Walter McDougall, over at The Imaginative Conservative, has a thought-provoking piece on our traditional commitment to remain sovereign and independent, seeking peace with all while just as determinedly avoiding the permanent alliances against which Washington warned in his First Inaugural Address. Jefferson likewise intoned against the danger of “entangling alliances,” a principle guarded, however imperfectly, until the end of the nineteenth century from Jackson and Lincoln to Cleveland and Benjamin Harrison. Abandoned under McKinley with the rise of the Progressive Movement in this country, the commitment to working out our own problems rather than campaigning to fix those of everyone else, found an eloquent and principled advocate once more in Calvin Coolidge.
While his era has been mischaracterized as “isolationist,” Coolidge’s foreign policy articulated a fidelity to ending the global crusade that aspired to “save civilization” through projected militarism abroad introduced after 1897. Coolidge did not always succeed in navigating America free of the troubles inherited in Nicaragua, Mexico, the Philippines, China, Russia, and much of Europe, but he summoned the Nation back to earlier ideals which had preserved it a Republic, held it responsible in its sphere, and understood its source of strength rested on the moral and spiritual rather than the ambitions of military prowess. Coolidge continued the honorable continuity of peace and independence maintained by most of his predecessors in the face of an intensifying call to militarize. Coolidge knew that America’s great rise to world power carried a lofty responsibility but he also understood that this would only be squandered if it became a limitless warrant for our participation. He would not leave the country defenseless but neither would he be co-opted into placing the American people and its resources at the disposal of the world’s every quarrel, the security guard of the nations, expanding the scope of our interests beyond all rational meaning.
Coolidge appealed, “America stands ready to bear its share of the burdens of the world, but it cannot live the life of other people, it cannot remove from them the necessity of working out their own destiny. It recognizes their independence and the right to establish their own form of government, but America will join no nation in destroying what it believes ought to be preserved or in profaning what it believes ought to be held sacred” (speech delivered at Johns Hopkins University, Baltimore, Maryland, January 22, 1922, included in The Price of Freedom p.148).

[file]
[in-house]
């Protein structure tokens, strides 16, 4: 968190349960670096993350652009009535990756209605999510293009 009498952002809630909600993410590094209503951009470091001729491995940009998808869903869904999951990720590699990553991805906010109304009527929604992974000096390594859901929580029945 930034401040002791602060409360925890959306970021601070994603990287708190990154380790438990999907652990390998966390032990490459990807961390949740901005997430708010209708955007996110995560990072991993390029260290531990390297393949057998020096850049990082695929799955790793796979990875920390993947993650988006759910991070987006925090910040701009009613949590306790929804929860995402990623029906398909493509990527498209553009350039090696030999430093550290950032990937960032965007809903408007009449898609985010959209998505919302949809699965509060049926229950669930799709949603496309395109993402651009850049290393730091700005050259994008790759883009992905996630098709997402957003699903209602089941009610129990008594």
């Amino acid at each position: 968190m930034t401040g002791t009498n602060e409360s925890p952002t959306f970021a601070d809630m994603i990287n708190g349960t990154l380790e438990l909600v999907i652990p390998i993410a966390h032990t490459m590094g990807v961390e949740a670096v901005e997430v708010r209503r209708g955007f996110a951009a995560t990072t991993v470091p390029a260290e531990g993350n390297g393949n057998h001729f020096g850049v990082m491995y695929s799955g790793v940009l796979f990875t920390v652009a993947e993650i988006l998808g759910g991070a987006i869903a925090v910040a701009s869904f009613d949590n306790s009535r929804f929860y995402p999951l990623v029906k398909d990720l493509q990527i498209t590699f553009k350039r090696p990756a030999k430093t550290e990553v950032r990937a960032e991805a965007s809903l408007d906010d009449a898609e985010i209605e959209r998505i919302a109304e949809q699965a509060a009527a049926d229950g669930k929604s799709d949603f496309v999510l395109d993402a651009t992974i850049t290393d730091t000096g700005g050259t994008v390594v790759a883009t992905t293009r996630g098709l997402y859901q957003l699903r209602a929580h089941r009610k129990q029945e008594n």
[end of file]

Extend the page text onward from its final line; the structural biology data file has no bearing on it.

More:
He would go on to declare on another occasion, “Ultimately nations, like individuals, cannot depend upon each other but must depend upon themselves. Each one must work out its own salvation. We have every desire to help. But with all our resources we are powerless to save unless our efforts meet with a constructive response. The situation in our own country and all over the world is one that can be improved only by hard work and self-denial. It is necessary to reduce expenditures, increase savings, and liquidate debts. It is in this direction that their lies the greatest hope of domestic tranquility and international peace. Our own country ought to furnish the leading example in this effort. Our past adherence to this policy, our constant refusal to maintain a military establishment that could be thought to menace the security of others, our honourable dealings with other nations, whether great or small, has left us in the almost constant enjoyment of peace…While we desire always to cooperate and to help, we are equally determined to be independent and free. Right and truth and justice and humanitarian efforts will have the moral support of this country all over the world. But we do not wish to become involved in the political controversies of others” (Message at the opening of the Second Session of Congress, December 3, 1924, cited in The Mind of the President pp.22-23).
Coolidge, yet again, got it right.